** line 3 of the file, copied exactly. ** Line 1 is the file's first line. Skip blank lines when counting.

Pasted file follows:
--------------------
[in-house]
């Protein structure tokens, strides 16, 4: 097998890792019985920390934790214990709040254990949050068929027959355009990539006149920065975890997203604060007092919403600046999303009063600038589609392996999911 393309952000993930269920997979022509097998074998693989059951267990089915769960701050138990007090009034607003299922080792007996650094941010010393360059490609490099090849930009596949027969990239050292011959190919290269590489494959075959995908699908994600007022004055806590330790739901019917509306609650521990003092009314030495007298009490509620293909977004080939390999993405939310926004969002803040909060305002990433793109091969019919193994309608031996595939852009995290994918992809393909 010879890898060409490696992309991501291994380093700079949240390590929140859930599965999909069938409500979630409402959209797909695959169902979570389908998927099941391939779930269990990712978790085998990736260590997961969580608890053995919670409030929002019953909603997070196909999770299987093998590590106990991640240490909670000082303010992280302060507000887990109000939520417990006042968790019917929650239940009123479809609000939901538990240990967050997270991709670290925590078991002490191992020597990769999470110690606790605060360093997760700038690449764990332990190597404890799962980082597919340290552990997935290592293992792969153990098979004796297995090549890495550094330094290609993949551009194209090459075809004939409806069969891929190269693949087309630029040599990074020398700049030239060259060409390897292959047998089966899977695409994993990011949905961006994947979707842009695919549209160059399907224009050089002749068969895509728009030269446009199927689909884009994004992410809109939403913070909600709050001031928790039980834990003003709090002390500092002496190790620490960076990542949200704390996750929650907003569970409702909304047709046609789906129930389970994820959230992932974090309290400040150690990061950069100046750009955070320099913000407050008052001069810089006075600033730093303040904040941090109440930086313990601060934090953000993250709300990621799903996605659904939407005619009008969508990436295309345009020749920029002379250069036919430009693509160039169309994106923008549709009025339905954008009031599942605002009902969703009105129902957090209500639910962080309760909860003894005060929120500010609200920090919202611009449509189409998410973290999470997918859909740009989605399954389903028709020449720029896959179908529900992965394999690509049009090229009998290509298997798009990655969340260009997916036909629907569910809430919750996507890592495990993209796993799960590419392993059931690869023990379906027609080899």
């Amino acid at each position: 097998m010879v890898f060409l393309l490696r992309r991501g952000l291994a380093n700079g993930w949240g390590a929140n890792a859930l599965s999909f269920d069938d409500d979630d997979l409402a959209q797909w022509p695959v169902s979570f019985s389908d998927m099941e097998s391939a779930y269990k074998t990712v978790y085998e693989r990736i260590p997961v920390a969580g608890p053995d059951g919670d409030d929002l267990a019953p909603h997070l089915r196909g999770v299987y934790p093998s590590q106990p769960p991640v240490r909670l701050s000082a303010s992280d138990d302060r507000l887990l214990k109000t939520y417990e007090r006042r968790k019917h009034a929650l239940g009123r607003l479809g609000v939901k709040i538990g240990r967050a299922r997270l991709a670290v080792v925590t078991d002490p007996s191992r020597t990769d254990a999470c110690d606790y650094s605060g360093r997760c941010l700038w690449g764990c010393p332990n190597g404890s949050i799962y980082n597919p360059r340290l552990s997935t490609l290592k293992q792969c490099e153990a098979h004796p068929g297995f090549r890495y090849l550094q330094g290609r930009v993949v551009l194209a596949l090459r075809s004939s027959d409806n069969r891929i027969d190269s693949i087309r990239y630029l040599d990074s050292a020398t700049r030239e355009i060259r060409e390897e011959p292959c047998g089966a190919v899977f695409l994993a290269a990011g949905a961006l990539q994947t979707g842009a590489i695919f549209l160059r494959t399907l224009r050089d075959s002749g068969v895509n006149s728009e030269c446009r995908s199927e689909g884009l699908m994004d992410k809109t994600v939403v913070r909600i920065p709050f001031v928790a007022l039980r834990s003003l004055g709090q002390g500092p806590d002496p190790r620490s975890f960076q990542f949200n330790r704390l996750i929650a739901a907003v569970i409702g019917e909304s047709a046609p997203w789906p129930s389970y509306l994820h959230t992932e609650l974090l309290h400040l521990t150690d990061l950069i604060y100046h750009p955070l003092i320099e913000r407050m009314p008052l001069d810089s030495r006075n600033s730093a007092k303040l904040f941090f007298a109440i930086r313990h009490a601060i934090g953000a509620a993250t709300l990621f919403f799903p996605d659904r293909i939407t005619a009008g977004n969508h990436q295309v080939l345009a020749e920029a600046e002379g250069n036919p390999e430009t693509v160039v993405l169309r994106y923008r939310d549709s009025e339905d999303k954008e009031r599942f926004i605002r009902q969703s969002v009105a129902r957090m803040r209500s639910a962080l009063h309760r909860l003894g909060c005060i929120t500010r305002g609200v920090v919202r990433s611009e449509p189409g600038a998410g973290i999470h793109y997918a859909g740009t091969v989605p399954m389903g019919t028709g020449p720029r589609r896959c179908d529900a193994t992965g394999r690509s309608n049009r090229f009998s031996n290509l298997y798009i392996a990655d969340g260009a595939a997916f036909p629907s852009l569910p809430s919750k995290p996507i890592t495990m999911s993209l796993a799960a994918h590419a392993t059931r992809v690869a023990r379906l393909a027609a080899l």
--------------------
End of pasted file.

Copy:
């Amino acid at each position: 097998m010879v890898f060409l393309l490696r992309r991501g952000l291994a380093n700079g993930w949240g390590a929140n890792a859930l599965s999909f269920d069938d409500d979630d997979l409402a959209q797909w022509p695959v169902s979570f019985s389908d998927m099941e097998s391939a779930y269990k074998t990712v978790y085998e693989r990736i260590p997961v920390a969580g608890p053995d059951g919670d409030d929002l267990a019953p909603h997070l089915r196909g999770v299987y934790p093998s590590q106990p769960p991640v240490r909670l701050s000082a303010s992280d138990d302060r507000l887990l214990k109000t939520y417990e007090r006042r968790k019917h009034a929650l239940g009123r607003l479809g609000v939901k709040i538990g240990r967050a299922r997270l991709a670290v080792v925590t078991d002490p007996s191992r020597t990769d254990a999470c110690d606790y650094s605060g360093r997760c941010l700038w690449g764990c010393p332990n190597g404890s949050i799962y980082n597919p360059r340290l552990s997935t490609l290592k293992q792969c490099e153990a098979h004796p068929g297995f090549r890495y090849l550094q330094g290609r930009v993949v551009l194209a596949l090459r075809s004939s027959d409806n069969r891929i027969d190269s693949i087309r990239y630029l040599d990074s050292a020398t700049r030239e355009i060259r060409e390897e011959p292959c047998g089966a190919v899977f695409l994993a290269a990011g949905a961006l990539q994947t979707g842009a590489i695919f549209l160059r494959t399907l224009r050089d075959s002749g068969v895509n006149s728009e030269c446009r995908s199927e689909g884009l699908m994004d992410k809109t994600v939403v913070r909600i920065p709050f001031v928790a007022l039980r834990s003003l004055g709090q002390g500092p806590d002496p190790r620490s975890f960076q990542f949200n330790r704390l996750i929650a739901a907003v569970i409702g019917e909304s047709a046609p997203w789906p129930s389970y509306l994820h959230t992932e609650l974090l309290h400040l521990t150690d990061l950069i604060y100046h750009p955070l003092i320099e913000r407050m009314p008052l001069d810089s030495r006075n600033s730093a007092k303040l904040f941090f007298a109440i930086r313990h009490a601060i934090g953000a509620a993250t709300l990621f919403f799903p996605d659904r293909i939407t005619a009008g977004n969508h990436q295309v080939l345009a020749e920029a600046e002379g250069n036919p390999e430009t693509v160039v993405l169309r994106y923008r939310d549709s009025e339905d999303k954008e009031r599942f926004i605002r009902q969703s969002v009105a129902r957090m803040r209500s639910a962080l009063h309760r909860l003894g909060c005060i929120t500010r305002g609200v920090v919202r990433s611009e449509p189409g600038a998410g973290i999470h793109y997918a859909g740009t091969v989605p399954m389903g019919t028709g020449p720029r589609r896959c179908d529900a193994t992965g394999r690509s309608n049009r090229f009998s031996n290509l298997y798009i392996a990655d969340g260009a595939a997916f036909p629907s852009l569910p809430s919750k995290p996507i890592t495990m999911s993209l796993a799960a994918h590419a392993t059931r992809v690869a023990r379906l393909a027609a080899l």